Imagine for a moment that you are the artist, you’ve spent an endless amount of hours writing and rewriting songs as well as working tirelessly to make sure each song connects to create a seamless and consistent project. You’ve literally slaved away in the studio for months, maybe even years just to perfect your precious work. Not to mention spending a small fortune to create art that is of a high sonic standard. The big day arrives where you will finally release your work, only to be told by fans, critics and keyboard warriors, after one maybe two listens that “it’s whack.” This happens on a regular basis.

When Kendrick released DAMN, within a matter of hours I scrolled through my timeline to find many saying it was weak, rushed, and his worst project to date. The album came out at midnight and by 9am you could already find published reviews from publications who I’m pretty sure had not listened to the album weeks prior to release. It boggles me how anyone could make a solid judgment on a project without giving it time to breathe. To critique years’ worth of labour in the space of a couple of hours is an illogical concept. Furthermore, that particular idealism is heavily flawed as you will subconsciously base your judgements on the artist’s previous project, the music that is relevant that you are currently listening to and your own personal preference of what you feel is that artist’s strengths.

The Previous Flaw

Using an artist’s previous project to determine if their current offering is any good is a common trend used by countless fans, but how do you expect artists to release timeless projects if all they do is continually copy their previous work? It would have been a travesty if Michael Jackson had decided that the sound he created on Forever, Michael would be the blueprint for every single album he would release, and the same goes for the very artist you believe should stick to the stuff that works. How can you slate an artist for taking a different step creatively and a week later, in the very same breath applaud them for pushing the boundaries of a music genre? That is pure and utter madness.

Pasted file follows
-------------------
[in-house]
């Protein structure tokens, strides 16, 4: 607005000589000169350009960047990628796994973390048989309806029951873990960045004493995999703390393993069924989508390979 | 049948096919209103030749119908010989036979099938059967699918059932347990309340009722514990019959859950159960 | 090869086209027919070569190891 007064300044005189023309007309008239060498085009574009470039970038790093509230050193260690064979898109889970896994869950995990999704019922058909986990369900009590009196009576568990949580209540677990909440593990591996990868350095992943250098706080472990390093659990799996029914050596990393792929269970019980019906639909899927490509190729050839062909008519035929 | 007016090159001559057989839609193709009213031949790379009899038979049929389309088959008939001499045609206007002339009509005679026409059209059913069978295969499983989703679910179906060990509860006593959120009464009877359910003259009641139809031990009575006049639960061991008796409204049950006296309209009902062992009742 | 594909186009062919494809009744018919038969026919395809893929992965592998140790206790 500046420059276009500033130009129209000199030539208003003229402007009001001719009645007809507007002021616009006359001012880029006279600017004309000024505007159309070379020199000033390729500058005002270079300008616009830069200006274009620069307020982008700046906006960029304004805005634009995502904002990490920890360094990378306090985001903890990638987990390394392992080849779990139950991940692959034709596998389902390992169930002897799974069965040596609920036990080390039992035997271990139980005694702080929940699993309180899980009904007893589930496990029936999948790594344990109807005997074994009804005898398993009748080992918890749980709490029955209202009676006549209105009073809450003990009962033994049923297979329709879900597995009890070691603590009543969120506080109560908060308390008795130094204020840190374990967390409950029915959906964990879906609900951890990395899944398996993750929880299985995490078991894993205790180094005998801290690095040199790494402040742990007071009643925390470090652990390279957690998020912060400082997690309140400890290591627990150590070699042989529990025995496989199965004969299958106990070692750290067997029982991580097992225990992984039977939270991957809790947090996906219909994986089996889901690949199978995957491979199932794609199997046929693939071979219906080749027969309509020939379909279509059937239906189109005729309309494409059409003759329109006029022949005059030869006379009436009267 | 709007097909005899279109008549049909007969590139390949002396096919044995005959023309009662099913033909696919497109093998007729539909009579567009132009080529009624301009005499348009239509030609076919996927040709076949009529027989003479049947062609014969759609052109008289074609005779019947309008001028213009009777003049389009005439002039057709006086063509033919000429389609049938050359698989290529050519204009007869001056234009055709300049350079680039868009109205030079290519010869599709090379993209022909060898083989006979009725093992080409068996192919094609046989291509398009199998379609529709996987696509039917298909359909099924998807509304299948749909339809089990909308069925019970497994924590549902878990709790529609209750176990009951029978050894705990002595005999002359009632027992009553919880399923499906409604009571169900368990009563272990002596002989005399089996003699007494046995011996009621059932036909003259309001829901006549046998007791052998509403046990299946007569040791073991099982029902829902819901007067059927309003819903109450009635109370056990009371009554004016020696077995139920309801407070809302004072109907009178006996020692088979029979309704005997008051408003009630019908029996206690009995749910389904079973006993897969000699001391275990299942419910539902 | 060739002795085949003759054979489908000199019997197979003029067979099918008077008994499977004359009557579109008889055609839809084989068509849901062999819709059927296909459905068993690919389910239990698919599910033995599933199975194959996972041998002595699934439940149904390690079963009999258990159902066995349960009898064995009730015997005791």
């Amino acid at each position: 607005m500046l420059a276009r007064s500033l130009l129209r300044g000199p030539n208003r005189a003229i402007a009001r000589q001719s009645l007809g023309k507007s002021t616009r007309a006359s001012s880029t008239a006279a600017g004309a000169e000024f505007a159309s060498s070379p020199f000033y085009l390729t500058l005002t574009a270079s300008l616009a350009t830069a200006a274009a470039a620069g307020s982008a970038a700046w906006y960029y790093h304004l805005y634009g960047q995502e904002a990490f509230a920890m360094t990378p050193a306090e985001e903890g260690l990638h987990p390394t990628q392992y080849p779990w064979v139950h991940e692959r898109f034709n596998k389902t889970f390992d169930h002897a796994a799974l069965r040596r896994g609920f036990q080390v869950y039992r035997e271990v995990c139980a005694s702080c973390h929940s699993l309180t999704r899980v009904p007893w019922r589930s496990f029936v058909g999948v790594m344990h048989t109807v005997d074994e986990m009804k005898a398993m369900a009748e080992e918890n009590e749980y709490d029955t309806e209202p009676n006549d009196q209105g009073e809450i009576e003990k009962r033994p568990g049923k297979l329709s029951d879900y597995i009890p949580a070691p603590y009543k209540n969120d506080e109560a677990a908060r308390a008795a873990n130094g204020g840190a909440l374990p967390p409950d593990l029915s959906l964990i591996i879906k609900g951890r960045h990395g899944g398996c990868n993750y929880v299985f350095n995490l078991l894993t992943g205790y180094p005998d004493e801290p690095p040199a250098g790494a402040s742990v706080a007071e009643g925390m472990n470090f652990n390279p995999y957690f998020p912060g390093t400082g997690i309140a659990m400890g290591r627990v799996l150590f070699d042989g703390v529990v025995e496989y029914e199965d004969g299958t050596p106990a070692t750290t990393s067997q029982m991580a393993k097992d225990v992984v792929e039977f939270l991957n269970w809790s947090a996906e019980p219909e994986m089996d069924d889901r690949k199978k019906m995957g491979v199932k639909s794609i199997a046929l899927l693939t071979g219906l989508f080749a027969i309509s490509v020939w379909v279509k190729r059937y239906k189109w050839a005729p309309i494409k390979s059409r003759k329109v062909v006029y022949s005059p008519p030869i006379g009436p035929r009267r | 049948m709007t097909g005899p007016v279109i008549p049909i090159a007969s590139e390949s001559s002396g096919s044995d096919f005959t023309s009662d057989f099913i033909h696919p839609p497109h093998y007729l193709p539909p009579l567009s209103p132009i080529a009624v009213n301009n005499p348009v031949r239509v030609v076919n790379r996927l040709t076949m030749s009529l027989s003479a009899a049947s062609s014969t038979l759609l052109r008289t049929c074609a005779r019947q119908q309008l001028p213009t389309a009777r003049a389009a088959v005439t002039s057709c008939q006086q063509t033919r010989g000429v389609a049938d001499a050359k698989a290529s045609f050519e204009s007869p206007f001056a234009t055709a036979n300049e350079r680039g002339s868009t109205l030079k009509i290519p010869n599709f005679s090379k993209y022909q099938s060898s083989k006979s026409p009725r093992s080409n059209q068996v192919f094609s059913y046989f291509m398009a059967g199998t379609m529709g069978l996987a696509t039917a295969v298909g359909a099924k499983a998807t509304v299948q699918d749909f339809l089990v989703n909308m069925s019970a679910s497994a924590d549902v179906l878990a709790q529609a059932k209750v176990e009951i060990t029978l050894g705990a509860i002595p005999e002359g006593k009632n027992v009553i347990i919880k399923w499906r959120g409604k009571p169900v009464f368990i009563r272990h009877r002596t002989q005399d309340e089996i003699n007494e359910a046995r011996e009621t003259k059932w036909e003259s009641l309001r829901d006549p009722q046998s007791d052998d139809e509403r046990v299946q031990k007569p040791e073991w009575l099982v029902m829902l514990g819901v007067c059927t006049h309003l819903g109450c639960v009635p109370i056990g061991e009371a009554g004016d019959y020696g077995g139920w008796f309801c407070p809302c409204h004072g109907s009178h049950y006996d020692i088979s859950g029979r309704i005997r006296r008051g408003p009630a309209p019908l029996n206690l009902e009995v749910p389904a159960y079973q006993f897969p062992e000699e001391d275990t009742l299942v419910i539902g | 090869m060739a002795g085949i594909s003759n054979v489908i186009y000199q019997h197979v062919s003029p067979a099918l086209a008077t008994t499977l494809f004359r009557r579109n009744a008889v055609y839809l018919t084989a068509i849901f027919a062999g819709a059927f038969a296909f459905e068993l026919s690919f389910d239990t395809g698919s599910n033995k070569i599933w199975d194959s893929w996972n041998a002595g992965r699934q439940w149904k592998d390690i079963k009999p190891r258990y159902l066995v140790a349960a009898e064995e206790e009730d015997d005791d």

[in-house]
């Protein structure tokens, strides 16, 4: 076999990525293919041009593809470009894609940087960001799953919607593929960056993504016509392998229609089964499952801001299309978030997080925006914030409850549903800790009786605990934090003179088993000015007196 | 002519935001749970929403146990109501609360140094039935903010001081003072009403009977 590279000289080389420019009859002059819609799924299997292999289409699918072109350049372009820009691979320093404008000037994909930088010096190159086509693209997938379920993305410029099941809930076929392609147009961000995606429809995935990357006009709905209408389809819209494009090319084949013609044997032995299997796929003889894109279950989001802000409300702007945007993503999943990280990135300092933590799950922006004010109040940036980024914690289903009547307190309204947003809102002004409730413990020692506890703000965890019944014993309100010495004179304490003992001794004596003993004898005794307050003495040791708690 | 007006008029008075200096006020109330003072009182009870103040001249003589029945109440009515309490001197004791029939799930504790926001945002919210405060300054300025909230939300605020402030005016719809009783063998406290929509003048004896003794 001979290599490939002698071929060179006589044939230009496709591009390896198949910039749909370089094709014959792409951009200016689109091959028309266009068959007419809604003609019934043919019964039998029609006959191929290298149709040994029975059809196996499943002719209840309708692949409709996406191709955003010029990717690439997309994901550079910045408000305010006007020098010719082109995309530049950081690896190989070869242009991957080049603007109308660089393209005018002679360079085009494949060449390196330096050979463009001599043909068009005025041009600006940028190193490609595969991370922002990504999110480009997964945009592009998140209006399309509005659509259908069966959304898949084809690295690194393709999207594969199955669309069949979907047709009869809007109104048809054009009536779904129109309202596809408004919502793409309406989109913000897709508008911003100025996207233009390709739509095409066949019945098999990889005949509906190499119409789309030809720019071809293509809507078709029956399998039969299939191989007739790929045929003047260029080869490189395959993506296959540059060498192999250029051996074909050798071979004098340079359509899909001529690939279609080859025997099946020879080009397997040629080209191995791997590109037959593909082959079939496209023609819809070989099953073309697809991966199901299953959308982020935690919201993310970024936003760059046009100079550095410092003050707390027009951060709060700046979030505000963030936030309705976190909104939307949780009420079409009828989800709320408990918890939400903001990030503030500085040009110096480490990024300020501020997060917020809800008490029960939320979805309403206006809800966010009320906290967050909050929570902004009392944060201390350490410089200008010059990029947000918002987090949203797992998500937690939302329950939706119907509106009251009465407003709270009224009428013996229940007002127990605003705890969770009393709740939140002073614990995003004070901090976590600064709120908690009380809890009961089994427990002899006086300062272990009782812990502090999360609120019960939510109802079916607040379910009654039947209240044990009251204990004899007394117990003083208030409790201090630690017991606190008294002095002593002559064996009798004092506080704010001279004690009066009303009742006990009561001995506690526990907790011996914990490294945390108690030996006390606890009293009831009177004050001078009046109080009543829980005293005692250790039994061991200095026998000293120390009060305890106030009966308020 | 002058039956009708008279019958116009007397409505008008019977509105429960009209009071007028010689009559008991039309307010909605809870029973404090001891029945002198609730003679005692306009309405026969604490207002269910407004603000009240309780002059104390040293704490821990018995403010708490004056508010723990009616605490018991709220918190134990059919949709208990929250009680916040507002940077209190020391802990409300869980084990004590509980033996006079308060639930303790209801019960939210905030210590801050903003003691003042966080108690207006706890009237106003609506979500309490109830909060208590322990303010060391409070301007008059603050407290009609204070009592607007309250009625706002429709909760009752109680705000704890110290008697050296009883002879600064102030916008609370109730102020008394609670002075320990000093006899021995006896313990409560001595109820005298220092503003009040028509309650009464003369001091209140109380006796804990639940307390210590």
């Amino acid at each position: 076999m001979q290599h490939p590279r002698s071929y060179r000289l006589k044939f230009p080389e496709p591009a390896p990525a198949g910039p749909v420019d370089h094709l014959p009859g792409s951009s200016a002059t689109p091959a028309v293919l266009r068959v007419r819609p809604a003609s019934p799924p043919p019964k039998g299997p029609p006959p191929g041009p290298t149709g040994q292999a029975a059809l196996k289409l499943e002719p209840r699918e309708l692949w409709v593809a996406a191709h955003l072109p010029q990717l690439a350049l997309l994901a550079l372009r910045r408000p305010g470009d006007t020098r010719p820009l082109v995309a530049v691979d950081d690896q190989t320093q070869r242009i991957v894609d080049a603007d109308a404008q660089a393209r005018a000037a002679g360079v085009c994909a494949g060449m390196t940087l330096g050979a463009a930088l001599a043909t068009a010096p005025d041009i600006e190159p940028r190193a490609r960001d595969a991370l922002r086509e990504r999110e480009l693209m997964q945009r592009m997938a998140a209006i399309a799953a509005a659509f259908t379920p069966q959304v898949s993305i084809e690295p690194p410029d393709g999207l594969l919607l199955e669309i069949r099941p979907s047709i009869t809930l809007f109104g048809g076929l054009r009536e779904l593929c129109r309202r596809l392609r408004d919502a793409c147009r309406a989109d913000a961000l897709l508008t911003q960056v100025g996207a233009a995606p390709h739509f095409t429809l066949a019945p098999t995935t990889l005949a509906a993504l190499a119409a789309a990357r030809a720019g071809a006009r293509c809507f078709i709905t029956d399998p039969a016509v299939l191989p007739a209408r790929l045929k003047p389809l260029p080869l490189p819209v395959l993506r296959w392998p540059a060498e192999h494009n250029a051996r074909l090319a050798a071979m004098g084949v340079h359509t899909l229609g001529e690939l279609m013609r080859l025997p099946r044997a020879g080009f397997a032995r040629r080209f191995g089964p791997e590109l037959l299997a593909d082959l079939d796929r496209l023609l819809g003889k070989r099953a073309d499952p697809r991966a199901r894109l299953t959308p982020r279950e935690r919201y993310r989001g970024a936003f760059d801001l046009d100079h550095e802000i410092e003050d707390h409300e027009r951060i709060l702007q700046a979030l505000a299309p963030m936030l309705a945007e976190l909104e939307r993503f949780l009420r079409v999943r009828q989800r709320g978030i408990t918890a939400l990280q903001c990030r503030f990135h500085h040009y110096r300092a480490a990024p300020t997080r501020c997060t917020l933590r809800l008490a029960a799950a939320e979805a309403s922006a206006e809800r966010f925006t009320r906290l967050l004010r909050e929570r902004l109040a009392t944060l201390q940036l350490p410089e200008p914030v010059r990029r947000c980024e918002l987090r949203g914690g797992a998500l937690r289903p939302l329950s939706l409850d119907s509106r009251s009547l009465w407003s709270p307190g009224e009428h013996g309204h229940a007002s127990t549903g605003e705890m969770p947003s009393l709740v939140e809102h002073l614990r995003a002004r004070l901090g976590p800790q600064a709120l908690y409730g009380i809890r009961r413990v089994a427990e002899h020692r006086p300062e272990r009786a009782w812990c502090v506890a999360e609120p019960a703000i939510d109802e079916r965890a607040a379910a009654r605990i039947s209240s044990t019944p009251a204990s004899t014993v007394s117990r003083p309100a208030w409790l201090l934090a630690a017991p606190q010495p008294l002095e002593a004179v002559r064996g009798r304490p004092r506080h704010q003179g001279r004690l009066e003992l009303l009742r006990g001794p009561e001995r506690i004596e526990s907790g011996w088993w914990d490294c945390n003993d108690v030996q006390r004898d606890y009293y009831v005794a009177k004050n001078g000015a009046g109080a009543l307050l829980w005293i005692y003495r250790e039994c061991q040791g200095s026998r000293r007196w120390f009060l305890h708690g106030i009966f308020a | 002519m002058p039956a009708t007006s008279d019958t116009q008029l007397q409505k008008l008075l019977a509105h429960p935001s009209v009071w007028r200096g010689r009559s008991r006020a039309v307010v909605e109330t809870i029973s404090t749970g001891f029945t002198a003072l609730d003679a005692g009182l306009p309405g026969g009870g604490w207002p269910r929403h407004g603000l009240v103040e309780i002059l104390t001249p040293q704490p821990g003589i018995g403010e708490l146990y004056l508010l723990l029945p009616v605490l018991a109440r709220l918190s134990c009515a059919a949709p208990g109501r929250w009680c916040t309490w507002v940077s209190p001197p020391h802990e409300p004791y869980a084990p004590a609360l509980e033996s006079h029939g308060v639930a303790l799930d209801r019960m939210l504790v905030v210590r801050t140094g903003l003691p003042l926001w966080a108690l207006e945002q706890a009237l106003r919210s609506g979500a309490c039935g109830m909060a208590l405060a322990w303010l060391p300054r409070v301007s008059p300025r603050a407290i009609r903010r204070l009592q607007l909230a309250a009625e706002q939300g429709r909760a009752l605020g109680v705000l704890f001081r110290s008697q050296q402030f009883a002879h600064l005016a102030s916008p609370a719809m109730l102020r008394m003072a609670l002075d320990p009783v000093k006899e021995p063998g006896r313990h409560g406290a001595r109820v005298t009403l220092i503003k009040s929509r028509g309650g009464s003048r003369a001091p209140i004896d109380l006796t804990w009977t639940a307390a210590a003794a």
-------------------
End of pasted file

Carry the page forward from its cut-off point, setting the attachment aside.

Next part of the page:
The Relevant Flaw

If an artist is defined by one of his peers, they automatically lose the one thing that sets them apart, their originality. Mumble rap; for lack of a better description is clearly a popular genre and is relevant in terms of what the majority is listening to, but that doesn’t necessarily mean every artist should then follow suit. While I’m sure you appreciate the melodic repetition of Future, you’d probably also be rather irked if your favourite conscious rapper adopted the same style in their music because that is what’s currently popping. Relevancy is an aid not a necessity.

The Preference Flaw

This argument is a sticky subject because your preference is usually the main reason why you loved that artist’s music in the first place. However, it can also be a selfish mentality. You have to give musicians the space to create music that will stand the test of time, which means at times you may not appreciate the direction they have taken, that’s absolutely fine but at least give it a chance before demanding they return to their first love. Artists who rise to prominence based on an incredible project they’ve released did so without consulting you beforehand to find out what you would prefer to hear. Preference is yours, and yours alone.

In summary, we have to find a healthy balance, especially as music streaming has completely changed the way we consume music. The strides companies like Spotify & Apple Music have made towards accessibility are incredible but we don’t want to regret this innovation years from now because of an over-saturated music market.

Words by Daniel